Anyway, the U.S. armed forces have been operating MiG and Sukhoi jets for decades.

In the late 1960s, CIA, U.S. Air Force, Navy and several other agencies were involved in highly classified programs whose purpose was to evaluate MiG fighter jets and study the best ways to face them in air-to-air combat.

Among these programs, “Have Doughnut” was aimed at exploiting a MiG-21 Fishbed-E that the U.S. acquired in 1967 from Israel that had obtained it in Aug. 1966, when an Iraqi Air Force pilot flew it in Israel during a training sortie that was actually a pre-arranged defection.

Have Doughnut saw the MiG-21, using cover designation YF-110, fly over Groom Lake against F-4, F-105, F-111, F-100, F-104, B-66, RF-101, RF-4 and F-5 during offensive and defensive missions that gave the evaluation team the opportunity to assess the effectiveness of the U.S. air combat tactics.

Half a century after “Have Doughnut” some Russian planes, in this case a camo Su-27, are still used for some sort of testing and training in the U.S.

Su-27 side view.

By the way be sure to visit Phil Drake’s blog at http://area51trips.blogspot.co.uk.

It has some of the Sukhoi pictures, and also some of a Groom Lake MiG-29 taken in 2009!

Su-27 and the Moon

 

Image credit: Phil Drake

 

Salva

U.S. Air Force B-52 strategic bomber loses one engine over North Dakota

A USAF Stratofortress bomber lost one of its 8 engines 25 miles to the northeast of Minot AFB, North Dakota. Type to re-engine the Buff?

On Jan. 4, 2017, in a quite unusual incident, a B-52H belonging to the 5th Bomb Wing lost one Pratt & Whitney TF33 turbofan engine shortly after take off from Minot AFB, North Dakota.

According to DefenseNews, that broke the news, the aircraft, one of the 76 “Buffs” still in service with the U.S. Air Force, was flying a training mission with 5 crew members; the engine fell in an unpopulated area without causing damage on the ground and a UH-1N Huey helicopter was dispatched to the site for a survey.

Few details are available at the moment as the U.S. Air Force investigates the root cause of the issue.

For instance, it’s still not clear whether a single engine or an entire nacelle pod (housing two TF-33 engines) attached to one of the four underwing pylons detached from the plane. Anyway, the aircraft managed to return safely to Minot: the loss of one (or even two on the same pod) is not a big deal for an aircraft powered by 8 engines.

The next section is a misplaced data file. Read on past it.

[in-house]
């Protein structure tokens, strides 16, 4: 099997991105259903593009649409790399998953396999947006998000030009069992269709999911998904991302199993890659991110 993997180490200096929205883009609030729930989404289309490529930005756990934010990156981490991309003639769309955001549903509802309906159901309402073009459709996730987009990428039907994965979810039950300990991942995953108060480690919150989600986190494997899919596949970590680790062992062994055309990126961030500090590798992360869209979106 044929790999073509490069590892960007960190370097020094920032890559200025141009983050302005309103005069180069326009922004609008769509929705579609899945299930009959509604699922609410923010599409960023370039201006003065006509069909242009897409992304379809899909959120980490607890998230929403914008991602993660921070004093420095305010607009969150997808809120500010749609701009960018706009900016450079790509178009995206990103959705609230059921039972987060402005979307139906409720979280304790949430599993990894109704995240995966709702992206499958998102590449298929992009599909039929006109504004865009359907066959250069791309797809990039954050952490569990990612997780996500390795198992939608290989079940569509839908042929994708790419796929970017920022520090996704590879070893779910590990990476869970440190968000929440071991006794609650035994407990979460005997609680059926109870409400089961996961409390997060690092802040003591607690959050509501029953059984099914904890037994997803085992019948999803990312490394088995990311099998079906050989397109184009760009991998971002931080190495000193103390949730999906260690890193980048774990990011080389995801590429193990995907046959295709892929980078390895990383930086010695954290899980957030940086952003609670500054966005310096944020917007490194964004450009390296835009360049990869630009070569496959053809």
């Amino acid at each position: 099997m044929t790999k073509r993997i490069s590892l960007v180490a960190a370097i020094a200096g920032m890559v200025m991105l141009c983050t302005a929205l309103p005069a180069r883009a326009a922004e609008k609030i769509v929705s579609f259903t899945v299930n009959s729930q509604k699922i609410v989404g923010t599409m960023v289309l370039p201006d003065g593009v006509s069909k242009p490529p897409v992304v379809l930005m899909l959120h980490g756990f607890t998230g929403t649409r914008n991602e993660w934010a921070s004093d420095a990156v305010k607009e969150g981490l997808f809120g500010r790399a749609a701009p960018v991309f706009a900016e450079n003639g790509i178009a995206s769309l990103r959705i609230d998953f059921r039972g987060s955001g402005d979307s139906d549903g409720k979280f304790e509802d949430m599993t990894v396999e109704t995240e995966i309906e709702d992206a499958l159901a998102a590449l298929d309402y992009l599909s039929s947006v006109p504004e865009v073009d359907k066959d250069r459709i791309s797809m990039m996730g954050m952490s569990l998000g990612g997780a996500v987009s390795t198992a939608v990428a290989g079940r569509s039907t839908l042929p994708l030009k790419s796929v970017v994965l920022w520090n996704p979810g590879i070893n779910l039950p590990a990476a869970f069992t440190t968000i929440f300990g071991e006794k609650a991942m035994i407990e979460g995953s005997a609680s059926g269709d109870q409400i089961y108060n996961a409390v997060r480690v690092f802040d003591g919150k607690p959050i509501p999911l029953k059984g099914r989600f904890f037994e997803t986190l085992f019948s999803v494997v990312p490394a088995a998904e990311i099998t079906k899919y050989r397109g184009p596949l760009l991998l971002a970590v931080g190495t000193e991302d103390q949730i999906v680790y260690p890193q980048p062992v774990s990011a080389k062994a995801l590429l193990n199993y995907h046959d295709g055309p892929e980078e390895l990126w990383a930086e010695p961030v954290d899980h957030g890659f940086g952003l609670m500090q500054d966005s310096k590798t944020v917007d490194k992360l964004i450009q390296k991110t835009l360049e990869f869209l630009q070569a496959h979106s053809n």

Nevertheless, the incident is likely to fuel debate about the B-52’s engine program. With a +60 year-long career, the B-52 is a still quite advanced and heavily weaponized “dinosaur” expected to remain in service until something around 2040, when it will be fully replaced by the Northrop Grumman B-21 Raider.

Various options are known to have been considered so far, including an upgrade for the current TF-33 engines or their replacement with a different type: the Pratt PW2000 or other potential substitutes pitched by General Electric and Rolls-Royce that are likely to respond an eventual flying branch’s RFP.

Anyway it’s not the first time some part detaches from a U.S. Air Force aircraft mid-air: on Nov. 1, 2016, a U.S. Air Force KC-10 Extender aerial refueler belonging to the 60th Air Mobility Wing was forced to perform an emergency landing at Mountain Home Air Force Base, Idaho, after losing its flying boom that fell in a hay-field.

 

Watch the B-2 Spirit Bomber’s Rose Bowl Flyover from two spectacular view points

A B-2 Stealth Bomber performing a flyover as seen from two unusual points of view. Way cool!

On Jan. 2, 2017, B-2 Spirit “Spirit of Kitty Hawk” with 509th Bomb Wing from Whiteman Air Force Base, Missouri, opened the 103rd Rose Bowl Game game, between the Big Ten Conference Champion Penn State Nittany Lions and the Pac-12 Conference Champions the University of Washington Huskies, at the Rose Bowl stadium in Pasadena, California with the traditional flyover.